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Hedge funds accelerate ag selldown - ahead of soyoil rally


Hedge funds hiked their bearish betting in ags by the most in five months, amid a turn worse in US-China relations, although such selling proved ill-fated in soyoil – and there are cautions over shorts in cotton too.


Managed money, a proxy for speculators, expanded its net short position in futures and options in the top 13 US-traded agricultural commodities, from cocoa to cattle, by 134,915 contracts in the week to last Tuesday, analysis of data from the Commodity Futures Trading Commission regulator shows.


The increase to the net short – the extent to which long bets, which profit when values rise, exceed short holdings, which benefit when prices fall - was the largest since March, and took the position to a two-month high of 227,655 contracts.


While reflecting net selling in all three ag complexes, the selldown was led by grains, in which hedge funds returned to a net short position for the first time in two months.


China-US woes

The selling came amid a week marked by threats by US President Donald Trump of 10% tariffs on a further $300bn of imports from China, denting hopes that the latest round of trade talks between the two countries would lead to a resolution- and the reopening to US ags of the huge Chinese market.


In soybeans, usually a huge US export to China, funds sold more than 19,000 contracts in Chicago futures and options, the most since April.


But while proving fruitful during the week in focus, during which grain prices fell, the latest short positions have not proved so lucrative since, with futures staging some recovery last week - attributed largely to short-covering ahead of a much-anticipated US Department of Agriculture Wasde briefing later on Monday.


The Wasde will include a revised estimate for US corn sowings, with many investors believing the USDA’s current estimate of 91.7m acres is significantly too large, given the historically wet spring.


Soyoil surge

In soyoil, latest short bets have proved particularly ill-fated, given the surge in Chicago futures in the vegetable oil late last week to three-month highs.


Hedge funds raised their net short in Chicago soyoil futures and options by 12,672 lots, to 37,075 contracts in the week to last Tuesday.


However, prices in the vegetable oil soared 7.2% over the last three sessions of last week, on ideas of improved demand by China, which has announced a review of quotas on palm oil, rapeseed oil and soyoil, in the face of declining domestic production.


One knock-on effect of China’s African swine fever epidemic has been, in prompting a large cut in the pig herd, a reduced demand for oilseed meals used in livestock feed, and so a lower oilseeds crush.


‘Short way too much’

Funds were “short way too much bean oil, the way it looks, which may explain the last three-day meteoric rise in that space”, said Benson Quinn Commodities.


“Funds [were] short a bit too much, and the door a bit small at the end of the hall” to enable an easy exit.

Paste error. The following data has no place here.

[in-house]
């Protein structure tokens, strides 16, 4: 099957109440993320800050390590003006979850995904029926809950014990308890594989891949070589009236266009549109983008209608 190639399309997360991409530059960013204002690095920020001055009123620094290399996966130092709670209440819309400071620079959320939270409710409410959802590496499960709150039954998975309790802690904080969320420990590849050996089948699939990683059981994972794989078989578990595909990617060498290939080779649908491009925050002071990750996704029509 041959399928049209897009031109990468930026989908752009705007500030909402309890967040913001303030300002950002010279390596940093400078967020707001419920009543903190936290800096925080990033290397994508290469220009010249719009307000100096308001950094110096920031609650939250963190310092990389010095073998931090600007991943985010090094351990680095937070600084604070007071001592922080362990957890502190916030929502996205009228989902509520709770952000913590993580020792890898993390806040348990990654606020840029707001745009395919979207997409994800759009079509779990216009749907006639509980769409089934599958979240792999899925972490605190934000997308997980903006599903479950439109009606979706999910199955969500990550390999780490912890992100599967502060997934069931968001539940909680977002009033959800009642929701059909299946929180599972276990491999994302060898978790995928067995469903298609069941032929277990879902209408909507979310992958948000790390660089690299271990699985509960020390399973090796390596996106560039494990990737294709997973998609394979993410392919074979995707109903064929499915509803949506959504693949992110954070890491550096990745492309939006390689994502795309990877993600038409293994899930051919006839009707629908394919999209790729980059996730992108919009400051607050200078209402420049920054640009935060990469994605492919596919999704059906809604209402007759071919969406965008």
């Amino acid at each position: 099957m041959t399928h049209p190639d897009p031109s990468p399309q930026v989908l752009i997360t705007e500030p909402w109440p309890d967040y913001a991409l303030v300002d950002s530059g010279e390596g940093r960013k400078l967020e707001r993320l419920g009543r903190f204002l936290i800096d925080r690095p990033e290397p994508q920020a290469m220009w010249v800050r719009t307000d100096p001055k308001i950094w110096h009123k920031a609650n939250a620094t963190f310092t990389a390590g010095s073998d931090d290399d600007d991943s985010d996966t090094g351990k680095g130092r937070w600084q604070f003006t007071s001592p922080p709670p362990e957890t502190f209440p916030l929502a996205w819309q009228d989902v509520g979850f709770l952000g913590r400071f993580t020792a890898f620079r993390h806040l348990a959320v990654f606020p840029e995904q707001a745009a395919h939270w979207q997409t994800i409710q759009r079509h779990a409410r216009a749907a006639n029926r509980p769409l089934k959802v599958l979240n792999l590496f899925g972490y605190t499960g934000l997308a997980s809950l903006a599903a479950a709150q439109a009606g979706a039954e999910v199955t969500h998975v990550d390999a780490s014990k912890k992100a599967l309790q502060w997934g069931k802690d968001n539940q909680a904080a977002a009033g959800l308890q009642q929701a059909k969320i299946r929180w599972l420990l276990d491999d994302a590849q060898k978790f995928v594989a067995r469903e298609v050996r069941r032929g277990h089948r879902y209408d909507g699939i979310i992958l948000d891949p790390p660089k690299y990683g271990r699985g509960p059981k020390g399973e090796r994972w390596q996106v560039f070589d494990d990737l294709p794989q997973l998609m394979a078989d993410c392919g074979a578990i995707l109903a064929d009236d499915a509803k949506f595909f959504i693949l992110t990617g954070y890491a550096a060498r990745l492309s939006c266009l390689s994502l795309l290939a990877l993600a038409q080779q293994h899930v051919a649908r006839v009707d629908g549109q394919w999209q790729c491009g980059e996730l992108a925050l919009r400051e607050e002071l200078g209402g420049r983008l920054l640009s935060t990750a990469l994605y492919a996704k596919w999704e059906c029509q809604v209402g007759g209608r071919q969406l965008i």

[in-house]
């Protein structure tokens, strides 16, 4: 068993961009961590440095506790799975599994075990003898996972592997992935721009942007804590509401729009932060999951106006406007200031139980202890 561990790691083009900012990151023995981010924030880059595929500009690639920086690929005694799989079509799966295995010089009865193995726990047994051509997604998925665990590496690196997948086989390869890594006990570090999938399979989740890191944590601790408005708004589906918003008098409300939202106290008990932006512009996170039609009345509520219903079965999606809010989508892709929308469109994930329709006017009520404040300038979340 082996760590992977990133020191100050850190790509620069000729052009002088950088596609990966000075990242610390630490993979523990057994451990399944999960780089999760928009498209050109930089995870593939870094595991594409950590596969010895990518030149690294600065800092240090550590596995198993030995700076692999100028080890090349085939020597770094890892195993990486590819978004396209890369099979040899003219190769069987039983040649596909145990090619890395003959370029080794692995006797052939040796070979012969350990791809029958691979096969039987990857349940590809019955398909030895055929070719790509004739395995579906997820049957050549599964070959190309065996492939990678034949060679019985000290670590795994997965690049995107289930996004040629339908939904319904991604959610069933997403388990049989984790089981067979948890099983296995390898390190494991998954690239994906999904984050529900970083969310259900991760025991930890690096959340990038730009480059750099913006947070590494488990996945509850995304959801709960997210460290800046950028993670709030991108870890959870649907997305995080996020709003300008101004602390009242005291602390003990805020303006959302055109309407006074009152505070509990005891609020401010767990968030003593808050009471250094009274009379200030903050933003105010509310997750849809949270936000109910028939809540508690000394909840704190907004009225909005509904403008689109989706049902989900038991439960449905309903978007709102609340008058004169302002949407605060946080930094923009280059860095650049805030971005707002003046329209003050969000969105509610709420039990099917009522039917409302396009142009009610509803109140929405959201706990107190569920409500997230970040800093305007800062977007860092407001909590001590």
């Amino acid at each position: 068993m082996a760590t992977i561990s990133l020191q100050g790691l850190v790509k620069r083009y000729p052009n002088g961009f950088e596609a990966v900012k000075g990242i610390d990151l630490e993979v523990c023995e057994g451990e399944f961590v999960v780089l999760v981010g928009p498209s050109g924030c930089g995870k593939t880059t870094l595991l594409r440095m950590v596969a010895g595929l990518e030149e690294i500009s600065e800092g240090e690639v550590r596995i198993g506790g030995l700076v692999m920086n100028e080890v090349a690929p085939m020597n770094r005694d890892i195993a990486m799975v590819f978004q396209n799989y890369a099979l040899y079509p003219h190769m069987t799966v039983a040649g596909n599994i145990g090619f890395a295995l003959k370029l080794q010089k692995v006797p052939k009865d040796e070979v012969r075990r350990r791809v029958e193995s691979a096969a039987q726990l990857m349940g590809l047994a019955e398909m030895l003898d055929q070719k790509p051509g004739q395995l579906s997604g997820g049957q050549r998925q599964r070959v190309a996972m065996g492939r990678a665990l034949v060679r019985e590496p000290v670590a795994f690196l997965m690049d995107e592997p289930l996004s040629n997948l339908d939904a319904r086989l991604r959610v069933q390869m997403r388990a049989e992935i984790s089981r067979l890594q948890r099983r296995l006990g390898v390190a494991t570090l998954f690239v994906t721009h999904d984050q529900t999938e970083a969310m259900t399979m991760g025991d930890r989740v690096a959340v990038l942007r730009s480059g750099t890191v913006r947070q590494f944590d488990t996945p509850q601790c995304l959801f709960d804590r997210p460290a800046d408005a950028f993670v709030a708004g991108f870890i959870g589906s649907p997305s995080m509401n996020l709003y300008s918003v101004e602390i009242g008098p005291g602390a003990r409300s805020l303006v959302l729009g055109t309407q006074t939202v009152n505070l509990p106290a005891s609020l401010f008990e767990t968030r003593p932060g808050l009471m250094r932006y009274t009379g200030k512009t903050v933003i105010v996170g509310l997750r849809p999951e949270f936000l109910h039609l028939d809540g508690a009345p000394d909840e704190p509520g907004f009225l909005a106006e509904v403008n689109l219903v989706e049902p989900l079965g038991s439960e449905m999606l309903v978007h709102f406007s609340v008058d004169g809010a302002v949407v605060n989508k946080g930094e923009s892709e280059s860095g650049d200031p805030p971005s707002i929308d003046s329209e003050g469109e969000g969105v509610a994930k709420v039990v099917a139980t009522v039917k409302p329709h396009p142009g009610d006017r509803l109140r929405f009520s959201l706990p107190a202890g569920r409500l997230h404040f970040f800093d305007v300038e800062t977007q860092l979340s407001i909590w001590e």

The soyoil price surge took prices back above their 200-day moving average, for the first time since March, implying that most short bets taken out in the last six months or more are under water.


‘Equally explosive’

Some commentators cautioned that cotton could be the next ag to see a similar short-covering fuelled price rebound – with the fibre, of which the US is the top exporter and China a major importer, likely to see strong buying if the two countries do reach an accord.


With managed money raised its net short in the week to last Tuesday to a fresh record of 47,428 lots, “notable potential for a speculator short-covering rally exists,” said Louis Rose at Rose Commodity Group.


At Commonwealth Bank of Australia, Tobin Gorey said that the extent of the shorting in cotton may reflect selling by both momentum and fundamental investors, segments which “we suspect only infrequently [build] positions at the same time”.


However, while these short bets have proved lucrative, with New York cotton futures hitting a three-year low last week, “a position of this size can be equally explosive when it is reversed too,” Mr Gorey said.


“The danger is that the catalyst for the exit is quite modest - prices merely have to roughly stabilise for a short period.”


The issue is also complicated by the weak amount of forward selling by producers currently evident in New York, allowing the commercial position to hit a net long, albeit of only 919 lots, last Tuesday for the first time on data going back to 2006.


Cocoa selldown

Other notable moves included a record net selldown in New York cocoa futures and options, of 19,414 lots, amid improving ideas of West African output.


“The weather in West Africa is called good for crop development as there have been periods of showers and rains,” said Jack Scoville at Price Futures.


“Ideas are that the next crop will feature good production.”

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